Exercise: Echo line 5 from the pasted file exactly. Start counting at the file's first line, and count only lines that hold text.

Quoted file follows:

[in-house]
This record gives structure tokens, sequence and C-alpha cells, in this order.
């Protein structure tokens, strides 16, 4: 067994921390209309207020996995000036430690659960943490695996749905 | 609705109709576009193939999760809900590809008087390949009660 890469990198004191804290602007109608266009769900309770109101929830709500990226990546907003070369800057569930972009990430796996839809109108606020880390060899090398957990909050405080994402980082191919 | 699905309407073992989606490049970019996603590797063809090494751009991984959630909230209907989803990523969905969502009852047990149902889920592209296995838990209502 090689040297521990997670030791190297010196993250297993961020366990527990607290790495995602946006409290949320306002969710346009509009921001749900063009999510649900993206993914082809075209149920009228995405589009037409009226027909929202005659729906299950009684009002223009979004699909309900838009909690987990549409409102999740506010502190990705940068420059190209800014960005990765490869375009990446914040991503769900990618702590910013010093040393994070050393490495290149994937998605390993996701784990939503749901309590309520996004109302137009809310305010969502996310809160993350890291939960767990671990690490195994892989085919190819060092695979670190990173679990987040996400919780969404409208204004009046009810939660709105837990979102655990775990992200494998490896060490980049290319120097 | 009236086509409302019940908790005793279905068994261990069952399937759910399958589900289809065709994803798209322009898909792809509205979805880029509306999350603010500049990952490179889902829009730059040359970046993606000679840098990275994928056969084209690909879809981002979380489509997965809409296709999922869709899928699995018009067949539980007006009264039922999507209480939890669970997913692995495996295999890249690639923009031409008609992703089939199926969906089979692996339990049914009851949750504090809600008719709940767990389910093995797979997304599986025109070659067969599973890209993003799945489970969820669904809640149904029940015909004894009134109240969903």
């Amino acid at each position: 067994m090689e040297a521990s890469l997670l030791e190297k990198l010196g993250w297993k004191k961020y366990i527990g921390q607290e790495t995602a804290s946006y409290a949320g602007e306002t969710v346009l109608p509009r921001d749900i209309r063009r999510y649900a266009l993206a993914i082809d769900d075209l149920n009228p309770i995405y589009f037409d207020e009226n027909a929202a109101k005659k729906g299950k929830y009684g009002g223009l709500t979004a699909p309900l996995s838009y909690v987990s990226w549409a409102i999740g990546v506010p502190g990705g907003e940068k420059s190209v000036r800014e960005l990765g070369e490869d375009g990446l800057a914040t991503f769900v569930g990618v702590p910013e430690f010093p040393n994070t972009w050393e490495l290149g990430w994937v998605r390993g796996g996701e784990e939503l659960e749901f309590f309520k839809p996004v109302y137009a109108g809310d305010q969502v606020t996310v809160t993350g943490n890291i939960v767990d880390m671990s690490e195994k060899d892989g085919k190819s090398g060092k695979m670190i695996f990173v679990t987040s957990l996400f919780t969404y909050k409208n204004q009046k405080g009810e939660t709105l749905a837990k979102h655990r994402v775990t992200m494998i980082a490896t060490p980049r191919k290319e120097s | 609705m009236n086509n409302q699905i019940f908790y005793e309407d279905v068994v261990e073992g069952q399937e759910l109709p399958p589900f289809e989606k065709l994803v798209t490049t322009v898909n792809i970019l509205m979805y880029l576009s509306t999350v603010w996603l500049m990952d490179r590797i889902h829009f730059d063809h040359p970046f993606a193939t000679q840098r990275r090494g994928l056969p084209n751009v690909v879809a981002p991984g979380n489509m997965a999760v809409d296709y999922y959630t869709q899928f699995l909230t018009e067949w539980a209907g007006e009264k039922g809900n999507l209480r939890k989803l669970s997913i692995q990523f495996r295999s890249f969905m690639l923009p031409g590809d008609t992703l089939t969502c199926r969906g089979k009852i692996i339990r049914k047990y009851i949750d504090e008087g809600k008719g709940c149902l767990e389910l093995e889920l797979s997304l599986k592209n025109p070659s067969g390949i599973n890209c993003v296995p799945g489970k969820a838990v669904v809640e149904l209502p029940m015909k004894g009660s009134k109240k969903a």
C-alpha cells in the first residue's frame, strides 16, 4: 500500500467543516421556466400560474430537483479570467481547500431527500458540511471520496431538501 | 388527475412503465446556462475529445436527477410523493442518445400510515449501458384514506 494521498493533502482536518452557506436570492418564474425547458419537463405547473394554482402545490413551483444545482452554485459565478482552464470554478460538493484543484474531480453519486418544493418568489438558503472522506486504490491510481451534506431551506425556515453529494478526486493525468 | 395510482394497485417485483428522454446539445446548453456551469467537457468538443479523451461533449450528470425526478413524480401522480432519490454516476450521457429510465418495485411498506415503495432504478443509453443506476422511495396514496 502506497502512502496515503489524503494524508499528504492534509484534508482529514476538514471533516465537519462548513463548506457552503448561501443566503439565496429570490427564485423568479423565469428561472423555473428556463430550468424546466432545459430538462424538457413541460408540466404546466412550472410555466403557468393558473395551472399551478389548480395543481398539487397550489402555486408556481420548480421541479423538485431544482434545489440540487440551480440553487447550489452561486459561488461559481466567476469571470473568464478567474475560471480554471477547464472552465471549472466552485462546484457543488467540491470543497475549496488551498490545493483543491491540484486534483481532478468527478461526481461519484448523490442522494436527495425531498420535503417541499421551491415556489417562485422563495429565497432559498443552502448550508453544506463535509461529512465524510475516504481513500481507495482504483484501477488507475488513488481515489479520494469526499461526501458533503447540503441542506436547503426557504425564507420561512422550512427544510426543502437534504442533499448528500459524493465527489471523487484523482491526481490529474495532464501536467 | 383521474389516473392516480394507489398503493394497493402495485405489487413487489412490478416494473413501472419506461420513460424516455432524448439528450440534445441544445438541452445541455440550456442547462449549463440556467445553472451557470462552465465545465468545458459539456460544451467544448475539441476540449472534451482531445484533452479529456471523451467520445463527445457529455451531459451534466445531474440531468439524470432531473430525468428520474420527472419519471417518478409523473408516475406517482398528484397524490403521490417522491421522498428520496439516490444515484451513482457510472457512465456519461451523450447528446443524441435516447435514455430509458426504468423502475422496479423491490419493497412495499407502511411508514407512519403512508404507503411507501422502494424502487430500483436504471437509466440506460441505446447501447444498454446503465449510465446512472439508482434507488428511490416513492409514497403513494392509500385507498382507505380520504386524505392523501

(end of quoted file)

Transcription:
C-alpha cells in the first residue's frame, strides 16, 4: 500500500467543516421556466400560474430537483479570467481547500431527500458540511471520496431538501 | 388527475412503465446556462475529445436527477410523493442518445400510515449501458384514506 494521498493533502482536518452557506436570492418564474425547458419537463405547473394554482402545490413551483444545482452554485459565478482552464470554478460538493484543484474531480453519486418544493418568489438558503472522506486504490491510481451534506431551506425556515453529494478526486493525468 | 395510482394497485417485483428522454446539445446548453456551469467537457468538443479523451461533449450528470425526478413524480401522480432519490454516476450521457429510465418495485411498506415503495432504478443509453443506476422511495396514496 502506497502512502496515503489524503494524508499528504492534509484534508482529514476538514471533516465537519462548513463548506457552503448561501443566503439565496429570490427564485423568479423565469428561472423555473428556463430550468424546466432545459430538462424538457413541460408540466404546466412550472410555466403557468393558473395551472399551478389548480395543481398539487397550489402555486408556481420548480421541479423538485431544482434545489440540487440551480440553487447550489452561486459561488461559481466567476469571470473568464478567474475560471480554471477547464472552465471549472466552485462546484457543488467540491470543497475549496488551498490545493483543491491540484486534483481532478468527478461526481461519484448523490442522494436527495425531498420535503417541499421551491415556489417562485422563495429565497432559498443552502448550508453544506463535509461529512465524510475516504481513500481507495482504483484501477488507475488513488481515489479520494469526499461526501458533503447540503441542506436547503426557504425564507420561512422550512427544510426543502437534504442533499448528500459524493465527489471523487484523482491526481490529474495532464501536467 | 383521474389516473392516480394507489398503493394497493402495485405489487413487489412490478416494473413501472419506461420513460424516455432524448439528450440534445441544445438541452445541455440550456442547462449549463440556467445553472451557470462552465465545465468545458459539456460544451467544448475539441476540449472534451482531445484533452479529456471523451467520445463527445457529455451531459451534466445531474440531468439524470432531473430525468428520474420527472419519471417518478409523473408516475406517482398528484397524490403521490417522491421522498428520496439516490444515484451513482457510472457512465456519461451523450447528446443524441435516447435514455430509458426504468423502475422496479423491490419493497412495499407502511411508514407512519403512508404507503411507501422502494424502487430500483436504471437509466440506460441505446447501447444498454446503465449510465446512472439508482434507488428511490416513492409514497403513494392509500385507498382507505380520504386524505392523501